157 bridges fixed in the Kyogle area... just 164 left to go
KYOGLE Council has reached the half way milestone for their bridge renewal program with the opening of six new bridges on along Gradys Creek and Lions Road.
Back in 2000, Kyogle Council identified 320 timber bridges that needed to be replaced in the local government area.
General Manager Graham Kennett said in their last count there was about 162 remaining, which he estimated will take another 15 to 20 years to complete.
It was all smiles and pats on the back at the official opening of the Gradys Creek and Lions Roads Bridge Renewal Program yesterday, when Page MP Kevin Hogan and Kyogle Mayor Danielle Mulholland shared the honour of declaring open the six new bridges built as part of the $6.8 million project.
Funded to the tune of $1.9 million by the Federal Government's Bridges Renewal Program, the project saw Council's bridge crews build five new composite fibre bridges on Gradys Creek Road and one new steel truss bridge on Lions Road.
Mr Hogan said this was great news for the community.
"Kyogle and Districts have one of the highest number of wooden bridges in the state and many are in disrepair and dangerous," Mr Hogan said.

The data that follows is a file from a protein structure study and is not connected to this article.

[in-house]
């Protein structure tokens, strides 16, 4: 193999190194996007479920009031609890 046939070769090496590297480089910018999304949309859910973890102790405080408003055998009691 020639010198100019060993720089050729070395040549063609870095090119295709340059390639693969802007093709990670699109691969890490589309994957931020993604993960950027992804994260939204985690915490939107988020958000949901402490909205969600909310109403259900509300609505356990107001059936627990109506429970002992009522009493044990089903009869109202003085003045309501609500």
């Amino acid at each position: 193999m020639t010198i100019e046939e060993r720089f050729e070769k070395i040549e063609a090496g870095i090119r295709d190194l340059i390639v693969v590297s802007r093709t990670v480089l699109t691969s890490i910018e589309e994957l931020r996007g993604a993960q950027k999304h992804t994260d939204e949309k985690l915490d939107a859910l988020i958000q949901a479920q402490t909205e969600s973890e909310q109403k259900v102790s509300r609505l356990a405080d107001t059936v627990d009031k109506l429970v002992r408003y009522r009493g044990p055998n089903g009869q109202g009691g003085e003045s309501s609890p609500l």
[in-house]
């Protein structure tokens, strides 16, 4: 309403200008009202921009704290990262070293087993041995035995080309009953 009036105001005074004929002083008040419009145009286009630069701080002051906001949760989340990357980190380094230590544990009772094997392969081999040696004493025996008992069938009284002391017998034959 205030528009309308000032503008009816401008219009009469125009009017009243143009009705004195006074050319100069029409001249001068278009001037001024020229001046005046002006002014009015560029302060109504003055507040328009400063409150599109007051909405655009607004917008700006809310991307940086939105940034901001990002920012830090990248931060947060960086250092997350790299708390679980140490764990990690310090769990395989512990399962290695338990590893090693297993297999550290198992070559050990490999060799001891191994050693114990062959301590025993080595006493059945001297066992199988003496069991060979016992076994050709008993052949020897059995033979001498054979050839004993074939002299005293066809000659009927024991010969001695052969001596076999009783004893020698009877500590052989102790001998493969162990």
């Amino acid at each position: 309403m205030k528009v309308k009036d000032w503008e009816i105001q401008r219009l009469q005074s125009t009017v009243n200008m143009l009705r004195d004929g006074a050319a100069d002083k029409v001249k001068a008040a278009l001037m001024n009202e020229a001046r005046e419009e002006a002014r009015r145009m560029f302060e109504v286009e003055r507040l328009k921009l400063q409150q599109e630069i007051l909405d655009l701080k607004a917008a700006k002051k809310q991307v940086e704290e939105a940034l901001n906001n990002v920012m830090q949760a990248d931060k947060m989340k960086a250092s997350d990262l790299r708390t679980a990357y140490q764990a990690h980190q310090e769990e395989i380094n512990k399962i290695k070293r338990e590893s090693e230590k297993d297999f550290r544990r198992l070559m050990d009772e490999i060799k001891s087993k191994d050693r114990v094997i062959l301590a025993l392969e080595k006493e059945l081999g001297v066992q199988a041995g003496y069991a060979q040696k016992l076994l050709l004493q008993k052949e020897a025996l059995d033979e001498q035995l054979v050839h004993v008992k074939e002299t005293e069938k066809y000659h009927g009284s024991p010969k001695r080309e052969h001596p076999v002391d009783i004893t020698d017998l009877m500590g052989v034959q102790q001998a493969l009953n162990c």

"The local council does not have the resources to replace these ageing bridges on its own. That is why I am happy that the Federal Government has provided assistance under our Bridges Renewal Programme."
"In all, about 20 bridges around Kyogle are being replaced or have now been replaced, at a total cost of $10 million.
All six new bridges are dual lane structures and are higher than the old, single-lane timber bridges they replaced, giving increased flood immunity to local residents, businesses and travellers alike.
The construction of the new bridges also has meant that all previous load limits have been lifted, improving safety for motorists and providing greater certainty to local farmers and business operators in the Gradys Creek area.
Cr Mulholland said this was the biggest bridge renewal project undertaken by Council since it replaced nine bridges on the Clarence Way in 2008 and 2009.
"It has been ongoing since January 2017 and has provided significant challenges for local residents, businesses and the Council," Cr Mulholland said.
"I think it is fair to say that when the final bridge was completed and the road re-opened to all through traffic on 6 April this year, Council, residents and motorists alike were relieved and delighted."
Cr Mulholland praised council staff for their hard work and commitment to the project.
"The weather was not particularly kind to us, particularly at the start of the project, then there was the flood which made life even harder for everyone," she said.
"Staff worked long hours over many months, often in very trying conditions, to get all six bridges finished and restore access to residents as soon as they possibly could. Their efforts are appreciated and have not gone unnoticed."
All bridges have been named in recognition of a number of local families and individuals associated with the area and the Lions Road.
- Trihey Bridge
- Herd Bridge
- Davies Bridge
- Murray Bridge
- Jack Hurley Bridge
- McIntosh Bridge